Philippine Casino Market Will Rally Despite Nosediving Share Prices, Says Mogul Enrique Razon Jr
Posted on: October 6, 2015, 03:10h.
Last updated on: October 6, 2015, 03:11h.
The Philippine casino market may have taken a backseat this year to other stories, such as the fall of Macau. But billionaire developer Enrique Razon Jr. has brushed off reports that the industry there is in dire straits, despite share prices in his Bloomberry Resorts Corp. nosediving 61 percent this year.
Razon’s company owns the multibillion-dollar Solaire Resort and Casino.
Meanwhile, comparisons with Macau, where revenues are tumbling month-by-month, are inaccurate and unhelpful, he says.
Philippine casinos’ stock has plunged throughout 2015. The market had been expected to benefit from Beijing’s anti-corruption drive, which has stemmed the flood of high rollers to Macau from the Chinese mainland and put the squeeze on the junket operators who facilitate their trips. Macau’s loss would be Philippines gain, or so it was thought.
Philippines is Not Macau
But the hordes of Chinese VIPs failed to materialize, thanks to a slowing of the yuan economy and a thawing of diplomatic relations between the two countries. Meanwhile, the investors lost faith in the Philippines casinos which had for so long seemed like a good bet.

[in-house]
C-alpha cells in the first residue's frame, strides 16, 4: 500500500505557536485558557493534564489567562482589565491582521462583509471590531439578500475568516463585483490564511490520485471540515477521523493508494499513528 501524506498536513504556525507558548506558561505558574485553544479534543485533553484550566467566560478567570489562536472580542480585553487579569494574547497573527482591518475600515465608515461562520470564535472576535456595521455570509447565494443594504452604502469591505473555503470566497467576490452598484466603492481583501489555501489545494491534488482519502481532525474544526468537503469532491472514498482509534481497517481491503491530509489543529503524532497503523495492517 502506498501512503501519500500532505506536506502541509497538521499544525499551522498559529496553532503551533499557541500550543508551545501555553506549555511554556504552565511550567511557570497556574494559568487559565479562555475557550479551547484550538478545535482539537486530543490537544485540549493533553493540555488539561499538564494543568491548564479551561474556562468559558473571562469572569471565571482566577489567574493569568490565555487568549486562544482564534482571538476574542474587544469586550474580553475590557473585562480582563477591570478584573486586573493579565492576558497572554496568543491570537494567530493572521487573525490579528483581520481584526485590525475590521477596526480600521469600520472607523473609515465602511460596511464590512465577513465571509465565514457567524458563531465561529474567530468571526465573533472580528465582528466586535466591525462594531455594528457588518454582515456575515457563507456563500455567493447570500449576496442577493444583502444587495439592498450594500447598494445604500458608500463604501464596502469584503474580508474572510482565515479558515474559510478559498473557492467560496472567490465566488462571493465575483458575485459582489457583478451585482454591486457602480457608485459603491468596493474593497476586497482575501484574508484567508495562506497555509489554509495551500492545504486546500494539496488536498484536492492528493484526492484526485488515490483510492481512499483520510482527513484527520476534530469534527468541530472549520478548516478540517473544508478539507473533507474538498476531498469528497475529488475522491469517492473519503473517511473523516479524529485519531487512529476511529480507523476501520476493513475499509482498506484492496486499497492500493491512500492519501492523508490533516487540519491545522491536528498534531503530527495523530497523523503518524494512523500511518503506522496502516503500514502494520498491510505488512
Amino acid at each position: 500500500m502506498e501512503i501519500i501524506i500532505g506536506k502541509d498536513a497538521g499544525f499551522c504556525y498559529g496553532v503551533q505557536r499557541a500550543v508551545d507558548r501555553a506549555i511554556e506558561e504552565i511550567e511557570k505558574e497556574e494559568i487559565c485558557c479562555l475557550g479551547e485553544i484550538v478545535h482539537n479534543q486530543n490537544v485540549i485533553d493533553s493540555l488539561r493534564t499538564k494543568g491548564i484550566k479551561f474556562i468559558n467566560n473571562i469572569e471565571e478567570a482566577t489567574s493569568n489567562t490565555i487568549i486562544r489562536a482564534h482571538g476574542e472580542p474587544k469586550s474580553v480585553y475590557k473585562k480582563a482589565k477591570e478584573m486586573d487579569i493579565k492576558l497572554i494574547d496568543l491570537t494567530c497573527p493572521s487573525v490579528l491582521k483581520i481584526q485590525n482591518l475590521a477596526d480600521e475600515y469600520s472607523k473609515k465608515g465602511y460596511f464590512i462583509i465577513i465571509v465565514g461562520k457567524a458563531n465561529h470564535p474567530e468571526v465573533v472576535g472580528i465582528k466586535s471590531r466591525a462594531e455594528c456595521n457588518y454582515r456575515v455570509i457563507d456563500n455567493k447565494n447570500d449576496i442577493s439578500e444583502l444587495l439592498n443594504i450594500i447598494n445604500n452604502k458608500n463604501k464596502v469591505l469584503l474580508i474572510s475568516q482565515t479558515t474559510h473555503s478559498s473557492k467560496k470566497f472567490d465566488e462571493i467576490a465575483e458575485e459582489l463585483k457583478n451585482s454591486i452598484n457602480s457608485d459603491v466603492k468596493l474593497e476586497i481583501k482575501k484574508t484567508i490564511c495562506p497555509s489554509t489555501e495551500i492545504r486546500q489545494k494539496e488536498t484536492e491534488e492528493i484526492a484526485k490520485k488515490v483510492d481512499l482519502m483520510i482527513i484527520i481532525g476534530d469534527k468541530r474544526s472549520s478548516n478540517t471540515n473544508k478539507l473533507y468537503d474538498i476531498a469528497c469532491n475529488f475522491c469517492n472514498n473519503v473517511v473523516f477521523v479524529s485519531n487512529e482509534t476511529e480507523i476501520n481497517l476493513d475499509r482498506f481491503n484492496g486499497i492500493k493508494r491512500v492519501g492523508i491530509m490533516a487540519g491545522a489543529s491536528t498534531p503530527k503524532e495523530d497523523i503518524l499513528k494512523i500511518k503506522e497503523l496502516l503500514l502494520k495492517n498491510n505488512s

But the market will recover, says Razon. That’s because, unlike Macau, its gambling revenue is growing, particularly the mass market revenue.
“The whole industry has been painted with the same brush, but we’re nowhere near the situation in Macau, where revenue is really falling,” he told Bloomberg Business this week.
Razon says that Bloomberry’s earnings will improve before the end of the year, because credit lines extended to VIP players, totaling some $39 million, could still be reeled in.
Market Will Grow Without China
He also believes that the Philippine market will grow without the help of China through the local and mass markets, and meanwhile VIP players will still be pursued by the Philippine junkets, but coming from Southeast Asia, Taiwan, and South Korea, rather than China. The mass market will comprise some 60 percent of gambling revenue in three to five years, he says.
“The good thing now, in hindsight, is that our relationship with China is really not that good,” Razon said. “So we never had the business from China, which nowadays is probably a good thing.”
The number of Chinese tourists to the country fell around 33 percent in the first quarter of this year, due to a spat between China and the Philippines over disputed territories in the South China Sea.
Most of the gambling in the Philippines is controlled by the government-backed Philippine Amusement and Gambling Corporation (PAGCOR), but the market has opened itself to foreign operators in recent years.
In 2013, Genting opened the country’s first integrated resort, Resorts World Manila. Last year, Melco Crown opened the City of Dreams resort, also in Manila. The Solaire Resort was the first to open in PAGCOR’s “Entertainment City,” which has been declared a special economic zone by the Philippine government.
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